It is important to differentiate between the actions of Planes R Us, and those of AZ Hi Fi in relation to this event. In relation to the Planes R Us, under contract by AZ Hi Fi to fly the planes over the venue on the last day of the event, this would meet the criteria of “…within sight of a specified venue during the specified time…” , and therefore meet criteria for an injunction.
It should also be noted that AZ Hi Fi, having fore knowledge of the event order in place and choosing to ignore the restrictions by procuring the services of Planes R Us to make this fly-over. Being that the flight was not conducted by AZ Hi Fi directly, this would constitute “attempting or conspiring to contravene section 11”.
As this action satisfies a breach of the event order, the event organizer does have the option to apply to the Supreme Court to seek an injunction restraining both AZ Hi Fi and Planes R Us from engaging in this activity.
Jetpacks flying over stage on last day of event.
The potential of Air Adventures, under contract by AZ Hi Fi to fly Jetpacks over the stage on the last day of the event satisfies “within sight of a specified venue during the specified time in relation to a specified event conducted at the venue…” being that this would occur over the stage while the event is at its climax.
The shirts worn by the Air Adventures staff would display the name of AZ Hi Fi, which falls into the definition of advertising as defined in the act, and that the shirts are not the normal branding of Adventure Air, this would also satisfy the definition of aerial advertising as defined in MEAA.
Being that this action on behalf of AZ Hi Fi, by Adventure Air meets the criteria for an offence under MEAA, the event organizer has the option to seek an injunction to restrain both AZ Hi Fi and Adventure Air from engaging in this activity.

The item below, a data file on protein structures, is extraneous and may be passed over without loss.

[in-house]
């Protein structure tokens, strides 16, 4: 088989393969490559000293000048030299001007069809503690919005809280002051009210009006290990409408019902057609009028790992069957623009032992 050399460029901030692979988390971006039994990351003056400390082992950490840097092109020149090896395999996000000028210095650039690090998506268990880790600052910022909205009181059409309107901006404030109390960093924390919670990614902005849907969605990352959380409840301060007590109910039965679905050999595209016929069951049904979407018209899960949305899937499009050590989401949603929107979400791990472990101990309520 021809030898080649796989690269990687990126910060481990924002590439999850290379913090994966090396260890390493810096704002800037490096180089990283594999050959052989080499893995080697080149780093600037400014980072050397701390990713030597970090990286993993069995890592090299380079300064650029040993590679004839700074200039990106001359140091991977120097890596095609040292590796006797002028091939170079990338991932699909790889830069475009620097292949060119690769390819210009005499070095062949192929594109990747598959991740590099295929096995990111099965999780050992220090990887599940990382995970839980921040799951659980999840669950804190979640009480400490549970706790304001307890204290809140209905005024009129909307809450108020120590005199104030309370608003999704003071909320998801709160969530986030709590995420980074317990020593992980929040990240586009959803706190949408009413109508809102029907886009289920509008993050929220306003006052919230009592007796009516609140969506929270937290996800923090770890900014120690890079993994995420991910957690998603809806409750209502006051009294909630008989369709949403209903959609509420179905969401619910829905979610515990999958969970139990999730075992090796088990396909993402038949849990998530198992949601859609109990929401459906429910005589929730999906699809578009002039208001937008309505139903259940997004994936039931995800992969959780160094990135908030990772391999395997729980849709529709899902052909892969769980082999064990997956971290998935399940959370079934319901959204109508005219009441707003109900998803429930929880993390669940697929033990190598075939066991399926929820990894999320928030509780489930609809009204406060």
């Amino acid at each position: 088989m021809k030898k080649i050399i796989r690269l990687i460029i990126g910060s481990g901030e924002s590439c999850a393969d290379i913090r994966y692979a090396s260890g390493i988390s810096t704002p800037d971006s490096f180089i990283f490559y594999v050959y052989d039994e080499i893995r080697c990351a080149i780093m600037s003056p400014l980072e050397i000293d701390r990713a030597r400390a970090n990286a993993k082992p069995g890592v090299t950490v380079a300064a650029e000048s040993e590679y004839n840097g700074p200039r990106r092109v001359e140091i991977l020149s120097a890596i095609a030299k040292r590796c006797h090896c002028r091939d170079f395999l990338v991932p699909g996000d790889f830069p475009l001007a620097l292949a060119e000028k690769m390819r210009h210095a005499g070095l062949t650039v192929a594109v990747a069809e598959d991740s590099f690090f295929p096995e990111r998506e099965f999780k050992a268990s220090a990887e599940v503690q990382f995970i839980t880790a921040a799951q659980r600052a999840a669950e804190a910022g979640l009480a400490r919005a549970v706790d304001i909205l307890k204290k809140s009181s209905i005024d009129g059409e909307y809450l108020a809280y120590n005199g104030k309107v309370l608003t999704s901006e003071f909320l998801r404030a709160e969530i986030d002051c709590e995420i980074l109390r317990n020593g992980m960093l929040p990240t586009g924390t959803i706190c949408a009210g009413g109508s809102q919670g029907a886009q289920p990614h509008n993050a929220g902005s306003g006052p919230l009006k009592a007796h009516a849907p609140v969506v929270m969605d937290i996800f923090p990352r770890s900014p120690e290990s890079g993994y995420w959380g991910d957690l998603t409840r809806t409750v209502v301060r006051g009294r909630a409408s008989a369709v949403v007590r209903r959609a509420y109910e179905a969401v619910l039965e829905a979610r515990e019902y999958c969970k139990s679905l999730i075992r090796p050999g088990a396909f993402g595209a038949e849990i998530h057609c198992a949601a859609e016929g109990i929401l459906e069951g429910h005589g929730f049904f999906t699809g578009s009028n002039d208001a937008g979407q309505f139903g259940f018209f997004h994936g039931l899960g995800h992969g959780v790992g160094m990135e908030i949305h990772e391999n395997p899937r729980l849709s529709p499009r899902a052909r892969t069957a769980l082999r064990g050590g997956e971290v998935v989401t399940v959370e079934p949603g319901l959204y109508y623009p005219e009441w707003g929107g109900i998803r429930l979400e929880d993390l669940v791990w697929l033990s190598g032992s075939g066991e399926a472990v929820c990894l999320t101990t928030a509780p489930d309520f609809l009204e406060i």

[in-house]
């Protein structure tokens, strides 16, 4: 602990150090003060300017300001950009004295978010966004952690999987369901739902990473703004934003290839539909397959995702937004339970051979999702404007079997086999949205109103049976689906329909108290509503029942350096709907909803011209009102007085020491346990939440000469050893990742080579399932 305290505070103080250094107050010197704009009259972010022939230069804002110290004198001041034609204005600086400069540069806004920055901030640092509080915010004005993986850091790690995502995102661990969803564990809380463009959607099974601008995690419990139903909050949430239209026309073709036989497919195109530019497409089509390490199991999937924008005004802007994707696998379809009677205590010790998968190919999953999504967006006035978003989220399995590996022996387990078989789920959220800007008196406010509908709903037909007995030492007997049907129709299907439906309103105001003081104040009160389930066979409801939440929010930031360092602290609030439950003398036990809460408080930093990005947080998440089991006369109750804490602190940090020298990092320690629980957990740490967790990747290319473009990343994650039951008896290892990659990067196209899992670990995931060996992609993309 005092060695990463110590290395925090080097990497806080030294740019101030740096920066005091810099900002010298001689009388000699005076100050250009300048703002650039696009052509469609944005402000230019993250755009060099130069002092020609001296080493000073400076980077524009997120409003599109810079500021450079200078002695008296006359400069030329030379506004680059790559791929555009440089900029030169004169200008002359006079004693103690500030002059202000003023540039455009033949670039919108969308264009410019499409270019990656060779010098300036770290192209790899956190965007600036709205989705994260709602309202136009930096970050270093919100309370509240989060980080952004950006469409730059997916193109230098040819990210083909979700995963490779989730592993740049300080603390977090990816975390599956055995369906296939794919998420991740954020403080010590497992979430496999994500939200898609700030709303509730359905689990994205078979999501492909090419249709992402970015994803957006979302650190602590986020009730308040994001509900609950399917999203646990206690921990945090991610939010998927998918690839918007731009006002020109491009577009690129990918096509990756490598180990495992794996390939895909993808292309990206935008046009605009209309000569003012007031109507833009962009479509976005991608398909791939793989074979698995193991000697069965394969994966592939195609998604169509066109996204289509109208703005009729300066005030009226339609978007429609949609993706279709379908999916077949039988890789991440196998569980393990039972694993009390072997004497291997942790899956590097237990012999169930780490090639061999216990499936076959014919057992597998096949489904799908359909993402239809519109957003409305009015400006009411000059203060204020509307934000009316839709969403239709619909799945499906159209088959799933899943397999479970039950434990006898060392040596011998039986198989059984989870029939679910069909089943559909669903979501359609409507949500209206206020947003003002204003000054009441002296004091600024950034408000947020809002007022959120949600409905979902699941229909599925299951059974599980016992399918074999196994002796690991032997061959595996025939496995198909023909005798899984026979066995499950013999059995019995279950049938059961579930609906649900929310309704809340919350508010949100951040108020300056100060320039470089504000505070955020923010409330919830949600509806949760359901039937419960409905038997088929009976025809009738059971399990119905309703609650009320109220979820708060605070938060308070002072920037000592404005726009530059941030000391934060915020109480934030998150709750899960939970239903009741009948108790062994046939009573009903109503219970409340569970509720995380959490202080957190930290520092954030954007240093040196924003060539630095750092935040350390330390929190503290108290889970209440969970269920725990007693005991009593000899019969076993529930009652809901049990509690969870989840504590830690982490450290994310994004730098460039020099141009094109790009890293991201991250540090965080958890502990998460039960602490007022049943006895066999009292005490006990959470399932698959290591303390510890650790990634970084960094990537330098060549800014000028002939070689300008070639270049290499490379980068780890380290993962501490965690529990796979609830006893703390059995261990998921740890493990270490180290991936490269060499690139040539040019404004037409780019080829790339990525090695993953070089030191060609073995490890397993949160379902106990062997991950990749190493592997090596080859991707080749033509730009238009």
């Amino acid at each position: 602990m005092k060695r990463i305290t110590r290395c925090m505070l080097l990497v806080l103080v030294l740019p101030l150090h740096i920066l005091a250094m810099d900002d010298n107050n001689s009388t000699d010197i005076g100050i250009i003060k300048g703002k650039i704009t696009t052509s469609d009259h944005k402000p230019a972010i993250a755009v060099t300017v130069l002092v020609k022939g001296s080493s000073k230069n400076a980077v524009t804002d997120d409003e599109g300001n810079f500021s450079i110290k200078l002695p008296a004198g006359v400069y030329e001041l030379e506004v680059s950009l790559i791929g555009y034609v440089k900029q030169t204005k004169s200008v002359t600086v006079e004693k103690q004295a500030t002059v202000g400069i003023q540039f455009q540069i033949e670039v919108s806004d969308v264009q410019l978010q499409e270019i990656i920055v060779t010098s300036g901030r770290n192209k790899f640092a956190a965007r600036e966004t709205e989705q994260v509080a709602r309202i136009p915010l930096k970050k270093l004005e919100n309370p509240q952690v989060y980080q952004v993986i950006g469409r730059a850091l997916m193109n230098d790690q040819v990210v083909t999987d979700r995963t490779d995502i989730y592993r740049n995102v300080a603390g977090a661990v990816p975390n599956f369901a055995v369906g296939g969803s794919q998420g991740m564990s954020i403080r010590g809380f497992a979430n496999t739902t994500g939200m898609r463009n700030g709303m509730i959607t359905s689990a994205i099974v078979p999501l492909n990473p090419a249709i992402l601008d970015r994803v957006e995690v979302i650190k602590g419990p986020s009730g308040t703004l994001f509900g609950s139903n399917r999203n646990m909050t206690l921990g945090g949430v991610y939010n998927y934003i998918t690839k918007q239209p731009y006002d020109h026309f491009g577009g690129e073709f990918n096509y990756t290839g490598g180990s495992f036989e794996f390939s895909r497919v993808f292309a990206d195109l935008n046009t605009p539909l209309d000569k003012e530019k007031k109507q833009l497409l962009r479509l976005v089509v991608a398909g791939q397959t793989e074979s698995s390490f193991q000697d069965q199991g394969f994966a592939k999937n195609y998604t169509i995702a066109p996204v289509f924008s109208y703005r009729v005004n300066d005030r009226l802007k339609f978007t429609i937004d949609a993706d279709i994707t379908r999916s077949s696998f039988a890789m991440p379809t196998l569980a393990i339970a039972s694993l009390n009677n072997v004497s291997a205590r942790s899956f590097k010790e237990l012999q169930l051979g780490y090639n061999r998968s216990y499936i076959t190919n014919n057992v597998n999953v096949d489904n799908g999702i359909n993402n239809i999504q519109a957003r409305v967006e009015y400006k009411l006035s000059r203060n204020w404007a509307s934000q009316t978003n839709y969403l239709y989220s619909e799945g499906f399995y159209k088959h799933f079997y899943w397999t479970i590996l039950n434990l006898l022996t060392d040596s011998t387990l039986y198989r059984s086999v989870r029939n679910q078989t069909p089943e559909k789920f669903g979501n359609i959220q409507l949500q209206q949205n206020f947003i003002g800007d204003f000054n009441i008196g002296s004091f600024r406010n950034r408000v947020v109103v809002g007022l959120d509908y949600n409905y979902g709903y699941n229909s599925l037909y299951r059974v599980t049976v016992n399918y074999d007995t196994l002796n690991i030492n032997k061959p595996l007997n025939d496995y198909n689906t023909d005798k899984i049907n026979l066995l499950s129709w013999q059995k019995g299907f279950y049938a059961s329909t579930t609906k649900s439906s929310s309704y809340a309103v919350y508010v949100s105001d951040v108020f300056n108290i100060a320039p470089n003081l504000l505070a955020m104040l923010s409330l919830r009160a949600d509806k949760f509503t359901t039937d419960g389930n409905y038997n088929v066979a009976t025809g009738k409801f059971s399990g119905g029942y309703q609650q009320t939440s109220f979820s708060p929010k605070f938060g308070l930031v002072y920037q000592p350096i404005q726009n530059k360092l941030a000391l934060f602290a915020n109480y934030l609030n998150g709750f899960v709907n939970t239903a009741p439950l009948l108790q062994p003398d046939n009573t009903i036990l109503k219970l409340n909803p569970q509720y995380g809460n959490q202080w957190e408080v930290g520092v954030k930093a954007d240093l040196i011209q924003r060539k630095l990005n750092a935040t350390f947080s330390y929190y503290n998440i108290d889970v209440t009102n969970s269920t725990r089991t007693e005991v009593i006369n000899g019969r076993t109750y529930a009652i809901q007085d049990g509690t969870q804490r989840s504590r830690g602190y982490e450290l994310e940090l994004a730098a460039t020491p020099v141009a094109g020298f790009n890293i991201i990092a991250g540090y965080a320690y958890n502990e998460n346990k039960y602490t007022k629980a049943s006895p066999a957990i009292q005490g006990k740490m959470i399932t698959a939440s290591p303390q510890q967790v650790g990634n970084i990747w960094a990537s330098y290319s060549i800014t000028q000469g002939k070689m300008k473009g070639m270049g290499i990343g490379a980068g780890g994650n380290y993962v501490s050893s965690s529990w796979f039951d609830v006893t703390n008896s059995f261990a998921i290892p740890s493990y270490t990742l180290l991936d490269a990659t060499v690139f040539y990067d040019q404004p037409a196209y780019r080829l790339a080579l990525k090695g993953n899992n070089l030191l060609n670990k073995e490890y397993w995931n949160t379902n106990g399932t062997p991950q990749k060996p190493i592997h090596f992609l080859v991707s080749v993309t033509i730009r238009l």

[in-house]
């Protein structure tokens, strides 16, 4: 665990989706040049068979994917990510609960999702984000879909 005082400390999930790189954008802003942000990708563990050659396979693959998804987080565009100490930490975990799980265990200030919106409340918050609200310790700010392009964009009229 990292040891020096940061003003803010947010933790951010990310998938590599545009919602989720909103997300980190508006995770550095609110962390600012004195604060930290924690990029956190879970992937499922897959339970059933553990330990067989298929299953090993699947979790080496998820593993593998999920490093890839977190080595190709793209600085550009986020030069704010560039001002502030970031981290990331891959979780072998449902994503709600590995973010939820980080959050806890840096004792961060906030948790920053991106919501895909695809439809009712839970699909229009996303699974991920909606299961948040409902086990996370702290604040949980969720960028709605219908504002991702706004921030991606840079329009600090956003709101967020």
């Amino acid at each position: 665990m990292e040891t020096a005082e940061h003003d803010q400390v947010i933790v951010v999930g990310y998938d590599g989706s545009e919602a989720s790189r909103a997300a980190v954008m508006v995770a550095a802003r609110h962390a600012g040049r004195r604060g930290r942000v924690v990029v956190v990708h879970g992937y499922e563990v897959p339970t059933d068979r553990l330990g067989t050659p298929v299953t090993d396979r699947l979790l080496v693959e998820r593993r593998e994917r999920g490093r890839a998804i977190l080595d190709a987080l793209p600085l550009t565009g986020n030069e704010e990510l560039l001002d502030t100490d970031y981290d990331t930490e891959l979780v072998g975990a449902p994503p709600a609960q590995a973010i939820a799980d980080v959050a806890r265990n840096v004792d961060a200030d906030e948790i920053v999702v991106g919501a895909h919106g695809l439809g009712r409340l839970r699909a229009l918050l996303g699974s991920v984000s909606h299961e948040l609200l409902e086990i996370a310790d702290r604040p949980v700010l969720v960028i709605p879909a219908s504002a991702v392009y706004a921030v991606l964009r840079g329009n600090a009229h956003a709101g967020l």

As outlined above the criteria has been met to apply to the courts for an injunction to restrain AZ Hi Fi and Planes R Us form flying over the venue on the last day of the event and dropping flyers advertising AZ Hi Fi. Another order could be sort to restrain AZ Hi Fi and Adventure Air from flying jetpacks over the stage on the last day of the event.
Section 14 (1) of MEAA allows action for damages under a breach of section 11, however these are limited to any “…loss, injury or damage, or damages in respect of loss, injury or damage. As no loss has occurred, due to the breeches of section 11 being future acts, no damages could be sort under this section.
Section 14 (2) allows “…recovery of future losses as a result of the potential loss of sponsorship of an event.” As there has been no indication that the plaintiff, Ace Hi Fi has lost sponsorship of the event, no action can be made for future losses under this section.
Giving consideration to the above, Ace Hi Fi would likely be granted the injunctions to restrain: 1) AZ Hi Fi and Planes R Us from dropping flyers over the event on the last day, and 2) AZ Hi Fi and Adventure Air from flying over the stage on the last day of the event.
Cook Catriona Robin Creyke Robert Geddes and David Hamer, Laying Down the Law (LexisNexis Butterworths, 8th ed, 2012).
Butt Peter and David Hamer (eds), LexisNexis Concise Australian Legal Dictionary (LexisNexis Butterworths, 4th ed, 2011).
The Macquarie Dictionary (3rd ed, 2001 at 27 September 2012).
Interpretation Act 1984 (WA).
Major Events (Areal Advertising) Act 2009 (WA).